About the authors
Bosnia and Herzegovina’s (BiH) rivers have not seen much human intervention, such as river engineering, straightening, and damming, up until recently. This lack of intervention has resulted in a high level of biodiversity and intact river ecosystems. However, this may change, as the mountainous terrain offers a great capacity for the production of hydropower. There are currently a number of planned hydropower projects in the country. Most of these are small hydropower plants on small rivers and tributaries, which produce up to 10 MW of electrical power capacity (Schwarz, 2020, p.15). The process of European integration – the European Union (EU) accession of not-yet-EU-member states – is taking place in BiH. The implementation of European regulations on the energy market, sustainability, and environmental protection are already happening in BiH. In this article, I will explore how European laws and regulations (and the ways in which they are applied) have an impact on the hydropower boom in BiH.
In many places where small hydropower plants are planned, people have started to organize against hydropower investments and the destruction of riverine ecosystems (Rajković, 2020). Local initiatives and nationwide coalitions have been formed to organize protests and take legal action against such developments, while transnational environmental NGOs support their struggle.
The COVID-19 pandemic made it impossible for my colleagues and I to travel to BiH and conduct participant observation. Therefore, the whole research project took place in the digital sphere, which changed the ethnographic procedure significantly. Nonetheless, I had the opportunity to get in contact with activists fighting for protection of river ecosystems and to find out how environmental activism takes place under the political circumstances in BiH and to show the motivations and visions of environmental activists in BiH.
Environment at the EUropean Border
The EU plays a rather ambiguous role in the construction of hydropower plants and the preservation of the environment in BiH. In 2006, BiH joined the European Energy Community, a EU-backed international organisation aiming to harmonize the European energy market. Following this, an Energy Community directive defined a binding goal for BiH to reach 40% renewable energy production (Miljević, 2018, p.7) and urged local governments to foster further construction of hydropower plants. In BiH the operators of hydropower plants receive a guaranteed fee and a priority to supply energy. Hydropower investments are therefore very profitable and secure, but they are also expensive for energy consumers (Miljević, 2018, p.18).
Hydropower’s contribution to overall energy production in BiH is rather low – currently only 2.6% – while hydropower receives 81% of all incentives for renewable energy production in the country (Gallop et al., 2019, p. 17). Hydropower construction leads to irreversible destruction of river ecosystems. The river’s flow is reduced when water runs through the pipes and turbines. The water quality is decreased and even local communities’ supply of drinking water is put at risk. Hydropower construction disturbs river connectivity and destroys natural habitats of freshwater species (Kelly-Richards et al., 2017, p.255). Moreover, the impact of hydropower affects other natural areas when roads, pipelines, and electrical pylons need to be constructed (Chamberlain, 2020, p. 3). From both an economic and an ecological point of view, wind and solar energy are a much preferable alternative (Chamberlain, 2020, p. 13).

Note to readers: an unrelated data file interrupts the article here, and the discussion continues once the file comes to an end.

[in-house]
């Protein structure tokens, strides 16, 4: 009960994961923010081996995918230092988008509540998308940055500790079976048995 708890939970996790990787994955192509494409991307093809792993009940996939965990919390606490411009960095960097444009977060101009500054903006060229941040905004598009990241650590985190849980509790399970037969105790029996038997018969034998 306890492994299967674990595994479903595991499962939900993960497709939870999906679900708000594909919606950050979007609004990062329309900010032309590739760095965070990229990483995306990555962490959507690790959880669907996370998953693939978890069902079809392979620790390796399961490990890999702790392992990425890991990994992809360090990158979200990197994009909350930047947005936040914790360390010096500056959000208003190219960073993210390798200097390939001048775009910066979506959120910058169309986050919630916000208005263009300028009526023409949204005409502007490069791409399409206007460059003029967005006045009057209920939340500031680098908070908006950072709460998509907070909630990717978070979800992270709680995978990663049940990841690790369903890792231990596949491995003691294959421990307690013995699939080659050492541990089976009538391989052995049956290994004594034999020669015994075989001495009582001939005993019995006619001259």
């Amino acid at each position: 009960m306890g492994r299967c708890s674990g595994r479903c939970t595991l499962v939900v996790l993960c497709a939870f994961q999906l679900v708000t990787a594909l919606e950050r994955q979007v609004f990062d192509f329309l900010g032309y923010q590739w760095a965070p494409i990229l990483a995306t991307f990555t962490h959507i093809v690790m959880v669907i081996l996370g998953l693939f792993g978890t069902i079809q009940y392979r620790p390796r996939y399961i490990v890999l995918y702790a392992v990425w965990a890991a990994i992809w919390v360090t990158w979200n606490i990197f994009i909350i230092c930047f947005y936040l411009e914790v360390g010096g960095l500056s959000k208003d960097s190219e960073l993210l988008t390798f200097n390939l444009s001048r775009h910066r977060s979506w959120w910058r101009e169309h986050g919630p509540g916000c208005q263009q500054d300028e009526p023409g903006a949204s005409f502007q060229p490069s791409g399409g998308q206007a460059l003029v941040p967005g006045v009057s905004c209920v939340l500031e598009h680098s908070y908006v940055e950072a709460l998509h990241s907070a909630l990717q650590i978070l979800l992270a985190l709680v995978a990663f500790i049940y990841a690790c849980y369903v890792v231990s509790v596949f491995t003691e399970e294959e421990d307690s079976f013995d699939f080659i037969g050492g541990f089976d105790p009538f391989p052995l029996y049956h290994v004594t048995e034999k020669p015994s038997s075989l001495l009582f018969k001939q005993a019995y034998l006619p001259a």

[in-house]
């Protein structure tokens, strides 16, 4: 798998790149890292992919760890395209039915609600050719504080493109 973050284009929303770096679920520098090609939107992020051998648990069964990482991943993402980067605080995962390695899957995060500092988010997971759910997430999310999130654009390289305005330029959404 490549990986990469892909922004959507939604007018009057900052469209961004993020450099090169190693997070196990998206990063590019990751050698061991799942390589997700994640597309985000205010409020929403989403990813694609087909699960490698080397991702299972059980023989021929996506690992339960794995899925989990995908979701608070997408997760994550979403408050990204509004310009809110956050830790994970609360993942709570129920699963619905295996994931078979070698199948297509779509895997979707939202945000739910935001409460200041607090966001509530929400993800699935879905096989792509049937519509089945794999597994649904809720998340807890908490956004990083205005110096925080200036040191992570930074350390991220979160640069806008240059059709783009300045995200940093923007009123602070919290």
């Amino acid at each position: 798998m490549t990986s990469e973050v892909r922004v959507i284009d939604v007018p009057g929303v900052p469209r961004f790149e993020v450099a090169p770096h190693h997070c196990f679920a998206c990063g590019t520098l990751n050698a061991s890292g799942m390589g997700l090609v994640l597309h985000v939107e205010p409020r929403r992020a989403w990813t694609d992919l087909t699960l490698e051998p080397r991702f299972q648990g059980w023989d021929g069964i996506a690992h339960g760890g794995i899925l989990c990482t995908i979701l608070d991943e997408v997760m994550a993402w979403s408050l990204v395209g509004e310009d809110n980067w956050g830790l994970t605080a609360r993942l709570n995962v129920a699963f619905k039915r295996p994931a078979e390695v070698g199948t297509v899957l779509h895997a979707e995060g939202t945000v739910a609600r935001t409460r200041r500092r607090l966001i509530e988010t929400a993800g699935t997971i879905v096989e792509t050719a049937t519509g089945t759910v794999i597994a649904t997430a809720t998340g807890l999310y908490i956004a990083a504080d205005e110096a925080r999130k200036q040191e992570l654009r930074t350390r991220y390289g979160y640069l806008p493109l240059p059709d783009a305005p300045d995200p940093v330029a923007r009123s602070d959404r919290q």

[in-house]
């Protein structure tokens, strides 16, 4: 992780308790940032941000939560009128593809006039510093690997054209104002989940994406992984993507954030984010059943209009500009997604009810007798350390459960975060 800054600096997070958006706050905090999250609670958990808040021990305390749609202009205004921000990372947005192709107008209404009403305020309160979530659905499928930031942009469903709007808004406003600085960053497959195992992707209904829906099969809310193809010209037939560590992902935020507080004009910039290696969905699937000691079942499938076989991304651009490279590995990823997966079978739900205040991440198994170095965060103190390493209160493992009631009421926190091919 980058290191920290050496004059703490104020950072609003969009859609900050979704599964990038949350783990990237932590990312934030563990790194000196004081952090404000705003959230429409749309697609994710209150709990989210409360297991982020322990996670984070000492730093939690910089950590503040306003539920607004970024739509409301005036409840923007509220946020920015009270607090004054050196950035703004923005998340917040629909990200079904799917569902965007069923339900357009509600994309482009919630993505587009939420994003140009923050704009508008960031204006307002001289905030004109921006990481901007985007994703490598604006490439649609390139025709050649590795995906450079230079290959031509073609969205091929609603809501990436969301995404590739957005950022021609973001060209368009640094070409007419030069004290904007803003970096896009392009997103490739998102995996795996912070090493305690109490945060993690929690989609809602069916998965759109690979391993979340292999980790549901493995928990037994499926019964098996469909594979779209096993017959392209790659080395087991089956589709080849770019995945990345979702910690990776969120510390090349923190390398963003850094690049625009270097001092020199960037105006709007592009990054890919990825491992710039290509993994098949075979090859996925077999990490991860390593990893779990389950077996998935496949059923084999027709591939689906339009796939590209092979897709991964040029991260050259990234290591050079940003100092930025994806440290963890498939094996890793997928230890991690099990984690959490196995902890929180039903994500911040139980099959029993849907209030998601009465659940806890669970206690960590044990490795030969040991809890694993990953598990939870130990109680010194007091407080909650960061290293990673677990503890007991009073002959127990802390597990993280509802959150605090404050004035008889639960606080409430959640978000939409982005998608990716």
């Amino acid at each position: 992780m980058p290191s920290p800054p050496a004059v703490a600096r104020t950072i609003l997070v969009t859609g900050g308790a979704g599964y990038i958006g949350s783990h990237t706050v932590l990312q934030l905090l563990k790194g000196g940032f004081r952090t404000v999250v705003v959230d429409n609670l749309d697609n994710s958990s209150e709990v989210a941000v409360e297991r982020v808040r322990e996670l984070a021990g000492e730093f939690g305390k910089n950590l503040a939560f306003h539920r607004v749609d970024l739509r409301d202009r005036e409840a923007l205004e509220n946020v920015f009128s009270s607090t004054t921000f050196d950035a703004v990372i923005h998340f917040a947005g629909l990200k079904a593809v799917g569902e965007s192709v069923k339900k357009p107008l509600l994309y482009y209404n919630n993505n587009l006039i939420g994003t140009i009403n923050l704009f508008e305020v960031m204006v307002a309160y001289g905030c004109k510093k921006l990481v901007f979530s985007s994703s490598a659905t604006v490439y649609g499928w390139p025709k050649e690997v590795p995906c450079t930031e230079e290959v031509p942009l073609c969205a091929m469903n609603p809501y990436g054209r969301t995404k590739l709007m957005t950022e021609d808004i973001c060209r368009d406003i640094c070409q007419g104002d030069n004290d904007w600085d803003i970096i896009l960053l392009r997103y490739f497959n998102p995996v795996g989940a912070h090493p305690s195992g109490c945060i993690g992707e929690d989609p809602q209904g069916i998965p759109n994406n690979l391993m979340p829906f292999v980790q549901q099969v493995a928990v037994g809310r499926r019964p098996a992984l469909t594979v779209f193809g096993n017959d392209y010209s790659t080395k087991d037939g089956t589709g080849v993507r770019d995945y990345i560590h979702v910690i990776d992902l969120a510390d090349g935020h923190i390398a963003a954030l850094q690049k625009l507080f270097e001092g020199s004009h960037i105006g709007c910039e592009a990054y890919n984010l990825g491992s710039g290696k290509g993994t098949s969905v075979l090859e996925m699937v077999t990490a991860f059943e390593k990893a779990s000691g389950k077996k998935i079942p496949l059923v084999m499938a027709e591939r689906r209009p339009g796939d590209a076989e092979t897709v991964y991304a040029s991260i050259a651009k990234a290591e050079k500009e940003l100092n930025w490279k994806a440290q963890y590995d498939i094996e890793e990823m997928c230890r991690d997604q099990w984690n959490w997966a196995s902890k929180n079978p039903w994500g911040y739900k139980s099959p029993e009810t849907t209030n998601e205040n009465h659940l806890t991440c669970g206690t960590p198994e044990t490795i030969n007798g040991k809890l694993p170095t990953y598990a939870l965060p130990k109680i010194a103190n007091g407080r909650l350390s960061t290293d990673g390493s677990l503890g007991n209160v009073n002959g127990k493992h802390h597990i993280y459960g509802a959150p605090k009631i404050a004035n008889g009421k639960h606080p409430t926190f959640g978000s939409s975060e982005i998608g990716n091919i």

The EU-wide Water Framework Directive (WFD) assesses the ecological value of European rivers and sets a framework through which river ecosystems receive protection through the Natura 2000 network (Schwarz, 2012, p.15, 17). However, the WFD does not apply to Bosnia and Herzegovina, nor can Bosnian areas receive protection through the Natura 2000 network, which is only mandatory for full EU-Members (Schwarz, 2012, p.31; Schwarz, 2015 p. 18). Environmental NGOs are trying to get Bosnian rivers included under the same protection that is granted by the EU-WFD (Gallop et al., 2019, p. 16). Although BiH is dependent on EU-framework conditions for its energy production, common EU-frameworks for nature protection are not compulsory. This increases the likelihood that hydropower projects that cannot be implemented in the EU will be implemented in BiH (Gallop et al, 2019, p.16).
Accessing the Field
My work started with a mapping of different actors, particular struggles, and networks within the fight against hydropower plants in Bosnia and Herzegovina. For this purpose, I used social networks to follow activists, journalists, and local initiatives. Bosnia-wide environmental groups and other political organizations, as well as their international supporters and many local civic initiatives, form The Coalition for the Protection of the Rivers. The members of this coalition also cover a wide range of different initiatives. These include regional environmental organisations; local initiatives that focus on protecting a single river or opposing one certain hydropower project; and also sportive, hiking or touristic associations (Coalition for the Protection of the Rivers, n.d.).
The most recent event that I discovered when I started my research was a large action of civil disobedience against hydropower constructions along the Neretvica River. I came across multiple pictures depicting this action (czzs.org, 2020).
In June 2020, river protection activists from all over BiH celebrated a big success: The parliament of the Federation of Bosnia – one of the two administrative entities of BiH – passed a decision to ban further construction of small hydropower plants (Dervisbegovic, 2020).